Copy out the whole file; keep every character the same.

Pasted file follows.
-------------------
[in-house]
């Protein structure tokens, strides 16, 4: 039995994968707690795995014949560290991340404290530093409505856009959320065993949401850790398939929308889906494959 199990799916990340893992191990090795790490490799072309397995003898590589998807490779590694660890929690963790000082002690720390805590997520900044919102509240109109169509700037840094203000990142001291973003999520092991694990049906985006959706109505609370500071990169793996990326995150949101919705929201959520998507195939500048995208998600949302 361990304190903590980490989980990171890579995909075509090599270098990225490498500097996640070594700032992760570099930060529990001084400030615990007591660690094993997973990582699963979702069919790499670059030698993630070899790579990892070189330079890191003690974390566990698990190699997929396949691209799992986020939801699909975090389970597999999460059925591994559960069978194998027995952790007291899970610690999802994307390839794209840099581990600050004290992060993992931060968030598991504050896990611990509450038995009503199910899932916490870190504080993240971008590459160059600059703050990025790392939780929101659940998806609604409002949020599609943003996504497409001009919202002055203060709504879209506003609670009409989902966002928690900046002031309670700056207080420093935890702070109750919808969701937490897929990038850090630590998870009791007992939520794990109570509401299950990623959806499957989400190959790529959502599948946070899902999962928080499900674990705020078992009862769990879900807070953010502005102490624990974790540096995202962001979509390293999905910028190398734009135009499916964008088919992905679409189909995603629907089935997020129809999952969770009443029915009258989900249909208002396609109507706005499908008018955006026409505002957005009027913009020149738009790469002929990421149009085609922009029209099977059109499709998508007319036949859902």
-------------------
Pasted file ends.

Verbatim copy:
[in-house]
């Protein structure tokens, strides 16, 4: 039995994968707690795995014949560290991340404290530093409505856009959320065993949401850790398939929308889906494959 199990799916990340893992191990090795790490490799072309397995003898590589998807490779590694660890929690963790000082002690720390805590997520900044919102509240109109169509700037840094203000990142001291973003999520092991694990049906985006959706109505609370500071990169793996990326995150949101919705929201959520998507195939500048995208998600949302 361990304190903590980490989980990171890579995909075509090599270098990225490498500097996640070594700032992760570099930060529990001084400030615990007591660690094993997973990582699963979702069919790499670059030698993630070899790579990892070189330079890191003690974390566990698990190699997929396949691209799992986020939801699909975090389970597999999460059925591994559960069978194998027995952790007291899970610690999802994307390839794209840099581990600050004290992060993992931060968030598991504050896990611990509450038995009503199910899932916490870190504080993240971008590459160059600059703050990025790392939780929101659940998806609604409002949020599609943003996504497409001009919202002055203060709504879209506003609670009409989902966002928690900046002031309670700056207080420093935890702070109750919808969701937490897929990038850090630590998870009791007992939520794990109570509401299950990623959806499957989400190959790529959502599948946070899902999962928080499900674990705020078992009862769990879900807070953010502005102490624990974790540096995202962001979509390293999905910028190398734009135009499916964008088919992905679409189909995603629907089935997020129809999952969770009443029915009258989900249909208002396609109507706005499908008018955006026409505002957005009027913009020149738009790469002929990421149009085609922009029209099977059109499709998508007319036949859902």